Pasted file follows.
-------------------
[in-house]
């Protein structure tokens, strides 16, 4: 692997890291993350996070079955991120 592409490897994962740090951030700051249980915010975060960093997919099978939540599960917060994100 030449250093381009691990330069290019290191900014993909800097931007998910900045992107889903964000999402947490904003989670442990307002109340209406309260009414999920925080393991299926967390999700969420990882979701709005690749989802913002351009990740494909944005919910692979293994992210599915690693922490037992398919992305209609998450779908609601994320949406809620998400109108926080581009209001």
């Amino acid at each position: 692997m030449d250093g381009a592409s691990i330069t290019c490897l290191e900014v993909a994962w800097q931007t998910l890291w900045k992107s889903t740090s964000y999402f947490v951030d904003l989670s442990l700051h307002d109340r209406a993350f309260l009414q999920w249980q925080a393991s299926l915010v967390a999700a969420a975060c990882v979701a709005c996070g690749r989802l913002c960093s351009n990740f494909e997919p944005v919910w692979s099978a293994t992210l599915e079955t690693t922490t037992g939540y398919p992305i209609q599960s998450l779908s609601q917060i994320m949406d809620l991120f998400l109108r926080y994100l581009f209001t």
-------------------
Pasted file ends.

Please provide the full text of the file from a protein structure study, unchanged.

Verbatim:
[in-house]
């Protein structure tokens, strides 16, 4: 692997890291993350996070079955991120 592409490897994962740090951030700051249980915010975060960093997919099978939540599960917060994100 030449250093381009691990330069290019290191900014993909800097931007998910900045992107889903964000999402947490904003989670442990307002109340209406309260009414999920925080393991299926967390999700969420990882979701709005690749989802913002351009990740494909944005919910692979293994992210599915690693922490037992398919992305209609998450779908609601994320949406809620998400109108926080581009209001």
């Amino acid at each position: 692997m030449d250093g381009a592409s691990i330069t290019c490897l290191e900014v993909a994962w800097q931007t998910l890291w900045k992107s889903t740090s964000y999402f947490v951030d904003l989670s442990l700051h307002d109340r209406a993350f309260l009414q999920w249980q925080a393991s299926l915010v967390a999700a969420a975060c990882v979701a709005c996070g690749r989802l913002c960093s351009n990740f494909e997919p944005v919910w692979s099978a293994t992210l599915e079955t690693t922490t037992g939540y398919p992305i209609q599960s998450l779908s609601q917060i994320m949406d809620l991120f998400l109108r926080y994100l581009f209001t």